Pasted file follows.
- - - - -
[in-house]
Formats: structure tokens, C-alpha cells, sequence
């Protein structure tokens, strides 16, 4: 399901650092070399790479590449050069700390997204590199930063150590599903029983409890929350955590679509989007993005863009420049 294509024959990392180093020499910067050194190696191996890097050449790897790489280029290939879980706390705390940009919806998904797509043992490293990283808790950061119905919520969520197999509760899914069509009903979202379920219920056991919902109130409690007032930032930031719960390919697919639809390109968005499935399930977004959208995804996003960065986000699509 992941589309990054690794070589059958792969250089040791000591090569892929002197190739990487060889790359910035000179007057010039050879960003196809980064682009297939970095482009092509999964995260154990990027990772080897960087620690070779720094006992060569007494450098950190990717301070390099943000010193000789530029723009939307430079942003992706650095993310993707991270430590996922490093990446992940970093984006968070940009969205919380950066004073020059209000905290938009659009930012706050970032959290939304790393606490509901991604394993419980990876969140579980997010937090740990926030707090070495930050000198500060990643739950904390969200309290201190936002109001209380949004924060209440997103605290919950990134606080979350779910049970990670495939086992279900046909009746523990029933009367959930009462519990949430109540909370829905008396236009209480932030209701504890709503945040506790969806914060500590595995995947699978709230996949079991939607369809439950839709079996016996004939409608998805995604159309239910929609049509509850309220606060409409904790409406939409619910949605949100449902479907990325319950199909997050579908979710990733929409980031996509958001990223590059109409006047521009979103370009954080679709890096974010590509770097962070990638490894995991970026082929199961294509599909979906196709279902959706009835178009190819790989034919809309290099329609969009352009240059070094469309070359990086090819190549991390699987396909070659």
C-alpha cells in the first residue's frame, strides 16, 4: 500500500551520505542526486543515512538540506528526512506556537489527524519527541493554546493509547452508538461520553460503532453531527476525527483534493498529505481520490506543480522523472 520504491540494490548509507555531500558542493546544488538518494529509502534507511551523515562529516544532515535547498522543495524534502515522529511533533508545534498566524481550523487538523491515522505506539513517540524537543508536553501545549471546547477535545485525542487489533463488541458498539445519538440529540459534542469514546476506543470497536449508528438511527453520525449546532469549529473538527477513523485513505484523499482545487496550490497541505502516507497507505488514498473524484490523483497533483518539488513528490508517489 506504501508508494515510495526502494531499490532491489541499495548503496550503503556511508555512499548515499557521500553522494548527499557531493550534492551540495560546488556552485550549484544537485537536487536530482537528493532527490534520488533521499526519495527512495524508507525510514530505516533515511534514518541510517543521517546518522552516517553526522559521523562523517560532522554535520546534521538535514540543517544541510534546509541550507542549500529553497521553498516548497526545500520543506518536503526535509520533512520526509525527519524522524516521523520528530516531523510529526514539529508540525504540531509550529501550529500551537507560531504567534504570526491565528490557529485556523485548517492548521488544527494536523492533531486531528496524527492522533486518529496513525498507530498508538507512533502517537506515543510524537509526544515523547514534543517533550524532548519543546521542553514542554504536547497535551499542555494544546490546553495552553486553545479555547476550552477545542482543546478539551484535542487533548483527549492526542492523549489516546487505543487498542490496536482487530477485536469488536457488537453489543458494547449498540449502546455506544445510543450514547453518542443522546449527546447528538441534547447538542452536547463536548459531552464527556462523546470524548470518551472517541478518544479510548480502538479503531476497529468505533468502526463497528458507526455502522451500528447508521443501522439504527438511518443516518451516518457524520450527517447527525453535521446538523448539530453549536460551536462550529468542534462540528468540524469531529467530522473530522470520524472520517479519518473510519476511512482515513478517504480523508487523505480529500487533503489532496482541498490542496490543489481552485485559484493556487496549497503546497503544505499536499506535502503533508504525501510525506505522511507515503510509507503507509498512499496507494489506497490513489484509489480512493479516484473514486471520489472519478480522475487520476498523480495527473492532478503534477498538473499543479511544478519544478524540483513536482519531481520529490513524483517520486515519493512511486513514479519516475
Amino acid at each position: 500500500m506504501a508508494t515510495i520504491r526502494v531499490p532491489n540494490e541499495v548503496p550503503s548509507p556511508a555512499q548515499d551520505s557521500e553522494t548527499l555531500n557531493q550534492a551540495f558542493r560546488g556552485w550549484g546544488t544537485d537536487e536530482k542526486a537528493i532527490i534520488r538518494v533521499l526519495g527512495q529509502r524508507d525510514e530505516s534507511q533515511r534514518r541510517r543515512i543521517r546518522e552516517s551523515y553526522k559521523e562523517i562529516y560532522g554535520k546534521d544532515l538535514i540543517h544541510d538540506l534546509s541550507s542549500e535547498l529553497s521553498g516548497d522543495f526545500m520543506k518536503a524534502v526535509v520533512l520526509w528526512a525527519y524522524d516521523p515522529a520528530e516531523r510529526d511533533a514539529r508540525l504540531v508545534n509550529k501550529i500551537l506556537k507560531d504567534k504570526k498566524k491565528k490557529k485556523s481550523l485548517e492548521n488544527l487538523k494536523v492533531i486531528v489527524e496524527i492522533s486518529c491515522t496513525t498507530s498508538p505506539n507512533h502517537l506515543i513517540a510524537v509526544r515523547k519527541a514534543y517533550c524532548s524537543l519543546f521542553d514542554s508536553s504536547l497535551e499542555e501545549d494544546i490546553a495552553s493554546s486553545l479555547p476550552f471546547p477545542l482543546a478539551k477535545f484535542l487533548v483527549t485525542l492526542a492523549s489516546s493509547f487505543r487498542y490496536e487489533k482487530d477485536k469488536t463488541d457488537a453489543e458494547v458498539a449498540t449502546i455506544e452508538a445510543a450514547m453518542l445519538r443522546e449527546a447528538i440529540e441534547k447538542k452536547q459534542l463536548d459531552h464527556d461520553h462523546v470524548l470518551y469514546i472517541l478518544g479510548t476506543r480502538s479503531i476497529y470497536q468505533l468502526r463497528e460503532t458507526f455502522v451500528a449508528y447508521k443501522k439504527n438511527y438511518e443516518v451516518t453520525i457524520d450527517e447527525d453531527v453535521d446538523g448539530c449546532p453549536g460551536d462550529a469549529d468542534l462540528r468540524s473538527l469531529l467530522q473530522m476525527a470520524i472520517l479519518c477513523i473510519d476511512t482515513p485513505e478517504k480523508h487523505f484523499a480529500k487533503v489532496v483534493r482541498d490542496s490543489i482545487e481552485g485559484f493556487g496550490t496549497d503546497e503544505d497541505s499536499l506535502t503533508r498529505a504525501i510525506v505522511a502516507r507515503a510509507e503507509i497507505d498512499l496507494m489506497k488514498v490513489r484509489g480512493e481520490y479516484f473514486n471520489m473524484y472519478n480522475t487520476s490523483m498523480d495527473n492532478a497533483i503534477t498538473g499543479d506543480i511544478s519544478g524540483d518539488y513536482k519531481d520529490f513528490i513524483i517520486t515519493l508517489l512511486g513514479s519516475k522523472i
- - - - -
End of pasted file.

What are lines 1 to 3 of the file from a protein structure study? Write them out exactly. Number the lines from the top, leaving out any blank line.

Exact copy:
[in-house]
Formats: structure tokens, C-alpha cells, sequence
């Protein structure tokens, strides 16, 4: 399901650092070399790479590449050069700390997204590199930063150590599903029983409890929350955590679509989007993005863009420049 294509024959990392180093020499910067050194190696191996890097050449790897790489280029290939879980706390705390940009919806998904797509043992490293990283808790950061119905919520969520197999509760899914069509009903979202379920219920056991919902109130409690007032930032930031719960390919697919639809390109968005499935399930977004959208995804996003960065986000699509 992941589309990054690794070589059958792969250089040791000591090569892929002197190739990487060889790359910035000179007057010039050879960003196809980064682009297939970095482009092509999964995260154990990027990772080897960087620690070779720094006992060569007494450098950190990717301070390099943000010193000789530029723009939307430079942003992706650095993310993707991270430590996922490093990446992940970093984006968070940009969205919380950066004073020059209000905290938009659009930012706050970032959290939304790393606490509901991604394993419980990876969140579980997010937090740990926030707090070495930050000198500060990643739950904390969200309290201190936002109001209380949004924060209440997103605290919950990134606080979350779910049970990670495939086992279900046909009746523990029933009367959930009462519990949430109540909370829905008396236009209480932030209701504890709503945040506790969806914060500590595995995947699978709230996949079991939607369809439950839709079996016996004939409608998805995604159309239910929609049509509850309220606060409409904790409406939409619910949605949100449902479907990325319950199909997050579908979710990733929409980031996509958001990223590059109409006047521009979103370009954080679709890096974010590509770097962070990638490894995991970026082929199961294509599909979906196709279902959706009835178009190819790989034919809309290099329609969009352009240059070094469309070359990086090819190549991390699987396909070659």